• Mowed roadside/pathway
    A narrow strip of mowed vegetation along the side of a road, or a mowed pathway through taller vegetation (e.g., meadows, old fields, woodlands, forests), or along utility right-of-way corridors (e.g., power lines, telephone lines, gas pipelines). The vegetation in these mowed strips and paths may be dominated by grasses, sedges, and rushes; or it may be dominated by forbs, vines, and low shrubs that can tolerate infrequent mowing.
  • Sea level fen* (guide)
    A wetland that occurs at the upper edge of salt marshes but is fed primarily by acidic groundwater seeping out along the upland edge. This fresh water sometimes mixes with salt or brackish water during unusually high tides. There is a high abundance of sedges that decompose slowly and create a deep substrate of peat. This peat is underlain by deep sand or gravel. These fens usually have a high diversity of herbs but may also have scattered trees and shrubs.
  • Sedge meadow* (guide)
    A wet meadow community that has organic soils (muck or fibrous peat). Soils are permanently saturated and seasonally flooded. The dominant herbs must be members of the sedge family, typically of the genus Carex.
  • Sinkhole wetland
    A small wetland, with or without a pond (a sinkhole pond), that occurs in a poorly drained sinkhole, typically underlain by limestone. Water levels fluctuate seasonally. In some areas there are many sinkholes in a group that are hydrologically connected underground, even though they are clearly separate at the ground surface.

* probable association but not confirmed.

Associated Species

  • Dichanthelium acuminatum
  • Elymus repens (quack grass)
  • Elymus virginicus var. halophilus (coastal Virginia wild-rye)
  • Iris prismatica (slender blue iris, slender blue flag)
  • Juniperus virginiana
  • Robinia pseudoacacia (black locust)
  • Schizachyrium scoparium
  • Spartina alterniflora (smooth cord grass)
  • Trichostema dichotomum (blue-curls)
  • Tridens flavus
  • Viburnum acerifolium (maple-leaved viburnum)


New York State Distribution

This grass is native from Orange County south through New York City to Eastern Long Island. It is now considered extirpated in Brooklyn. It is also distributed by the Natural Resources Conservation Service in Central and Western New York for planting as cattle forage. It has also turned up in seed mixes for restoration projects.

Global Distribution

This grass grows in the Atlantic Coast States from Massachusetts south through Florida. It extends west from the Virginias to Southeastern Nebraska and Eastern Kansas south through Texas.

Identification Comments

General Description

Northern Gamma Grass has clumped stems from 1 to 2 meters tall. The leaf blades are 30 to 75 cm long, 9 to 35 mm wide, and flat. The infloresence is terminal, with normally 2 to 3 erect branches, each 12 to 25 cm long. The pistillate spikelets are 6 to 8 mm long and 3 to 4.4 mm wide, below and more tightly compacted into the same raceme as the staminate spikelets (FNA 2003).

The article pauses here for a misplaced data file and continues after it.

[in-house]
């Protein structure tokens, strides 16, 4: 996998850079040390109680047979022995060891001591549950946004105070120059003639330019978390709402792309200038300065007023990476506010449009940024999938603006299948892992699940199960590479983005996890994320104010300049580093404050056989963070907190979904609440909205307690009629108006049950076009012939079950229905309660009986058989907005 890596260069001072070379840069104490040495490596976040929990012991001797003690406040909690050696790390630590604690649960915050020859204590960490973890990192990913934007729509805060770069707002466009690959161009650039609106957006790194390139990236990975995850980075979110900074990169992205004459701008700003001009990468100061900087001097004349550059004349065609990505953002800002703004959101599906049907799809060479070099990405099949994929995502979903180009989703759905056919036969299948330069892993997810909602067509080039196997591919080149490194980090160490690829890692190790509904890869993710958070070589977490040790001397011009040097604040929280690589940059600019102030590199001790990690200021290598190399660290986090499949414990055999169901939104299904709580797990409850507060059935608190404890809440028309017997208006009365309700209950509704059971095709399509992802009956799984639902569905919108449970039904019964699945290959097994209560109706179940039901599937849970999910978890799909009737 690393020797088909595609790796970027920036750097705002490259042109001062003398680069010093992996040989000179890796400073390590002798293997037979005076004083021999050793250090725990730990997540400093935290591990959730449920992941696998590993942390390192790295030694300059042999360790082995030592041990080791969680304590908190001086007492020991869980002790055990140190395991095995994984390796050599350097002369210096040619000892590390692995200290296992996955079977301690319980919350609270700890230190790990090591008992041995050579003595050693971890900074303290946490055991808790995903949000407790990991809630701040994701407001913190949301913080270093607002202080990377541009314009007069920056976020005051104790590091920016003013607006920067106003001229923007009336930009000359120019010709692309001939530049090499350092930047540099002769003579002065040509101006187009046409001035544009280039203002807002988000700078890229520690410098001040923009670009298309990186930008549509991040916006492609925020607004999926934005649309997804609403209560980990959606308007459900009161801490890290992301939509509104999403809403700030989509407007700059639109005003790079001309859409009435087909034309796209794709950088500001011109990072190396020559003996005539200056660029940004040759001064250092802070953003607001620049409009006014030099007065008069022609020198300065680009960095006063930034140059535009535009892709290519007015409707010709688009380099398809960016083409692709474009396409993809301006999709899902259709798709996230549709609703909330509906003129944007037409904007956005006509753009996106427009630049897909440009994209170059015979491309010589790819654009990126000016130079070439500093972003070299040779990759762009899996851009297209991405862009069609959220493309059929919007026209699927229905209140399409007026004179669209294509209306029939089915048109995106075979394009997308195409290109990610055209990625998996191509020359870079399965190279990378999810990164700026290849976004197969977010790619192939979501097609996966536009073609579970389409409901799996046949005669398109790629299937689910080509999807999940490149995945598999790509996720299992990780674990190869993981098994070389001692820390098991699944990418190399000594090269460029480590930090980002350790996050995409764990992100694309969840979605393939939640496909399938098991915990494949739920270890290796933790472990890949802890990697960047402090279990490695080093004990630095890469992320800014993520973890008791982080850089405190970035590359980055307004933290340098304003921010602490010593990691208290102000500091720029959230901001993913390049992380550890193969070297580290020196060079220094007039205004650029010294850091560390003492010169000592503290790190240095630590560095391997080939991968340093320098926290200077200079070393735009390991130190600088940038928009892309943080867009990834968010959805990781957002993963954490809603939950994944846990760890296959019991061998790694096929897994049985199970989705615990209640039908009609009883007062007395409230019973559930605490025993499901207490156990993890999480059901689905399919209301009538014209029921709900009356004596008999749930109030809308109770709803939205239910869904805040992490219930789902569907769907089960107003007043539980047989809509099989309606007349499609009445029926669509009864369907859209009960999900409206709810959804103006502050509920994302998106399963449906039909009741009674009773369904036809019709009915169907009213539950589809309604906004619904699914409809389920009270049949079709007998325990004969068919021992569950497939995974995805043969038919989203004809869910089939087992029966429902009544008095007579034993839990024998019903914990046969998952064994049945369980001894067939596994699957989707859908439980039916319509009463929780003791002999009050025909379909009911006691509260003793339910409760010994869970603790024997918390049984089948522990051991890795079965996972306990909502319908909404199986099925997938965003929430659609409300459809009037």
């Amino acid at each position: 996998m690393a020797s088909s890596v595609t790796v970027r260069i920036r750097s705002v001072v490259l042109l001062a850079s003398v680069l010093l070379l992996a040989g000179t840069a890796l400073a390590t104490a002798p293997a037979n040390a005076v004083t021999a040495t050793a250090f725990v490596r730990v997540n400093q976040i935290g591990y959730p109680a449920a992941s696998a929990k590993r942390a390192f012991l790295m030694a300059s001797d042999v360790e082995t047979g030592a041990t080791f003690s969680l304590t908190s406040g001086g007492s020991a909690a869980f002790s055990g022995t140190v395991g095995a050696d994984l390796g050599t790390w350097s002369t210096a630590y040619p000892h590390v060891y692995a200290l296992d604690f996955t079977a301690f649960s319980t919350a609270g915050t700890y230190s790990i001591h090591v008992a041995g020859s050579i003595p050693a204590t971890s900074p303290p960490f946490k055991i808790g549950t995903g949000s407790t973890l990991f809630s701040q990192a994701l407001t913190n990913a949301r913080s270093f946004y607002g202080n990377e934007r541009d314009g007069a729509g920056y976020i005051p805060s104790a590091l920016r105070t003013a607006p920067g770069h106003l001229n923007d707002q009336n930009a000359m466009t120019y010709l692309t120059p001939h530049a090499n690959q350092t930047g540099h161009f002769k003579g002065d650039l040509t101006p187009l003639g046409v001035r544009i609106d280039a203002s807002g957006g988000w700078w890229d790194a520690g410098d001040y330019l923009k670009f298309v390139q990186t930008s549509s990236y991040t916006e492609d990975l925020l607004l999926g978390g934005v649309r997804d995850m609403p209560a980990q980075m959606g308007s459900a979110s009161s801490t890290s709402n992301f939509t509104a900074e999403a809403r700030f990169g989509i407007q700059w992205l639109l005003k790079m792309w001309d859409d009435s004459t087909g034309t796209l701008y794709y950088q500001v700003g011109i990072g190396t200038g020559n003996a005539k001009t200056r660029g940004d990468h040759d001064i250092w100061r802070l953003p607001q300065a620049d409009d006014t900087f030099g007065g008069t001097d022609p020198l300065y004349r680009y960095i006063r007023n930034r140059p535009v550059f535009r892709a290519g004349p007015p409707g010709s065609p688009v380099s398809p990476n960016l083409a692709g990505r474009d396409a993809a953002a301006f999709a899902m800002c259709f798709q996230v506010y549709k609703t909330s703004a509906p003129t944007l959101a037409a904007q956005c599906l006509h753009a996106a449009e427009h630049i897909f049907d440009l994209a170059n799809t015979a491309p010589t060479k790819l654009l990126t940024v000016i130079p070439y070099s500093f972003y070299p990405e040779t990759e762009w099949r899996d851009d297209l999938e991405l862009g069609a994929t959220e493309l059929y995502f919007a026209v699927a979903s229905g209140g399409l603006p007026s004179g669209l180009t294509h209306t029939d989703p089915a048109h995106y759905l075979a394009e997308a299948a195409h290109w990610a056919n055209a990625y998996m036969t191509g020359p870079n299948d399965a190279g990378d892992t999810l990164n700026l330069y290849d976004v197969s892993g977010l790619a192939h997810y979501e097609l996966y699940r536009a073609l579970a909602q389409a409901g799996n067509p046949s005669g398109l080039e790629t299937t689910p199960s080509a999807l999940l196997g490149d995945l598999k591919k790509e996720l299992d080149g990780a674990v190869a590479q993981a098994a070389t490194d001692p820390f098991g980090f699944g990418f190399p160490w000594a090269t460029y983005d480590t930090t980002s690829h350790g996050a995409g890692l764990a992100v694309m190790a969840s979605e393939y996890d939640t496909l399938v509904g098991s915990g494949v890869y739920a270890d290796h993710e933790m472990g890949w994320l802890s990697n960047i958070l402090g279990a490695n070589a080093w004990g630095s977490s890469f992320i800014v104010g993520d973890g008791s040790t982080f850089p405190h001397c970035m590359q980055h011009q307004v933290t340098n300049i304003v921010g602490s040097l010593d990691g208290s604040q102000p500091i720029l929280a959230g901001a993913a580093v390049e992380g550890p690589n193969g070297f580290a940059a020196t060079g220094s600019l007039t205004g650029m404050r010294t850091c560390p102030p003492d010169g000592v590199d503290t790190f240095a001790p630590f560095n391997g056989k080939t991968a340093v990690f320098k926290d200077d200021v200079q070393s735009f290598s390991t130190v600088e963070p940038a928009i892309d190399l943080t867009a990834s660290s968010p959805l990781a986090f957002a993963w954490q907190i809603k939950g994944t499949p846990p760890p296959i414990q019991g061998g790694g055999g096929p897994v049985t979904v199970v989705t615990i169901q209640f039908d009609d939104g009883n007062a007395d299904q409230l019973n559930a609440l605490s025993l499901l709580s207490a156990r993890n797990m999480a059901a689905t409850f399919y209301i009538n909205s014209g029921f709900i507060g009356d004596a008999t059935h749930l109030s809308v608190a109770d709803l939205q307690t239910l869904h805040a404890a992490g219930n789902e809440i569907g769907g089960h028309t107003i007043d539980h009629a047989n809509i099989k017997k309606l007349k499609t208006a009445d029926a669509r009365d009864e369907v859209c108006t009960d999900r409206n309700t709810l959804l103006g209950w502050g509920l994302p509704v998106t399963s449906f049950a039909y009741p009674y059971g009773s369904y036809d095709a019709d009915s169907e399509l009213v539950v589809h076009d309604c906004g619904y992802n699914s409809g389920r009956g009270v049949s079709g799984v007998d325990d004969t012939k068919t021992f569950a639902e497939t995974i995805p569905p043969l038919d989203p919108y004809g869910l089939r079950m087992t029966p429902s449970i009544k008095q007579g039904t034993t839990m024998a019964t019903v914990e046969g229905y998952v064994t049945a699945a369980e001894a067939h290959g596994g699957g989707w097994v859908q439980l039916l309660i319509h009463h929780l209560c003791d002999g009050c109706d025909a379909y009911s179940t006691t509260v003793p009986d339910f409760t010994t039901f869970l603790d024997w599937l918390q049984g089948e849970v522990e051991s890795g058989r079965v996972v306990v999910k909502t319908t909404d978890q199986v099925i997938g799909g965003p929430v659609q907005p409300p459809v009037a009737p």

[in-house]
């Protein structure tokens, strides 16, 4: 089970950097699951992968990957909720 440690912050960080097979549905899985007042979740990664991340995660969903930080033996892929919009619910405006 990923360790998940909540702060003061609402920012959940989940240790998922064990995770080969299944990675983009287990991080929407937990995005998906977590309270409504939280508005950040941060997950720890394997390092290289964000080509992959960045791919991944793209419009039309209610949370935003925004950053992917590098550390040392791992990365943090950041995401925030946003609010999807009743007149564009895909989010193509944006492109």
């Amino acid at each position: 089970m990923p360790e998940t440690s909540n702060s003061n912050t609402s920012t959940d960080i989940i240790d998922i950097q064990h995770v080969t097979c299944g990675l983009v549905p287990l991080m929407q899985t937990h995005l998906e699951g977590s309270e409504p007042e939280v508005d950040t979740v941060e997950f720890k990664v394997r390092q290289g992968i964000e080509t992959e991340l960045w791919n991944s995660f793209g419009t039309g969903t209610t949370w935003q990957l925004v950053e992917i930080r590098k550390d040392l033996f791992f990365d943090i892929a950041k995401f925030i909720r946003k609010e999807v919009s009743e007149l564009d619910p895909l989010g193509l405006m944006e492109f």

Best Life Stage for Proper Identification

Northern Gmma Grass is most easily identified in flower or fruit, though vegetative individuals may also be identified.

Similar Species

Tripsacum dactyloides is the only member of the genus in New York. Its wide leaves and terminal infloresence with long (12-25 cm) branches are distinctive.

Best Time to See

Eastern Gamma Grass flowers in July and August and the fruiting plants persist into November.

  • Flowering
  • Fruiting

The time of year you would expect to find Northern Gama Grass flowering and fruiting in New York.

Northern Gama Grass Images


Northern Gama Grass
Tripsacum dactyloides (L.) L.

  • Kingdom Plantae
    • Phylum Anthophyta
      • Class Monocotyledoneae (Monocots)
        • Order Cyperales
          • Family Poaceae (Grass Family)

Additional Common Names

  • Eastern Gamagrass
  • Eastern Gamma Grass
  • Gamma Grass

Additional Resources

Best Identification Reference

Flora of North America Editorial Committee. 2003. Flora of North America, North of Mexico. Volume 25. Magnoliophyta: Commelinidae (in part): Poaceae, part 2. Oxford University Press, New York. 783 pp.

Other References

Fernald, M.L. 1950. Gray's manual of botany. 8th edition. D. Van Nostrand, New York. 1632 pp.

Gleason, Henry A. and A. Cronquist. 1991. Manual of Vascular Plants of Northeastern United States and Adjacent Canada. The New York Botanical Garden, Bronx, New York. 910 pp.

Hitchcock, A.S. 1951. Manual of the grasses of the United States. 2nd edition revised by Agnes Chase. [Reprinted, 1971, in 2 vols., by Dover Publications, Incorporated, New York.]

Holmgren, Noel. 1998. The Illustrated Companion to Gleason and Cronquist's Manual. Illustrations of the Vascular Plants of Northeastern United States and Adjacent Canada. The New York Botanical Garden, Bronx, New York.

New York Natural Heritage Program. 2010. Biotics database. New York Natural Heritage Program. New York State Department of Environmental Conservation. Albany, NY.

New York Natural Heritage Program. 2024. New York Natural Heritage Program Databases. Albany, NY.

Rhoads, Ann F. and Timothy A. Block. 2000. The Plants of Pennsylvania, an Illustrated Manual. University of Pennsylvania Press, Philadelphia, PA.

Weldy, T. and D. Werier. 2010. New York flora atlas. [S.M. Landry, K.N. Campbell, and L.D. Mabe (original application development), Florida Center for Community Design and Research University of South Florida]. New York Flora Association, Albany, New York


About This Guide

Information for this guide was last updated on: February 28, 2011

Please cite this page as:
New York Natural Heritage Program. 2024. Online Conservation Guide for Tripsacum dactyloides. Available from: Accessed May 26, 2024.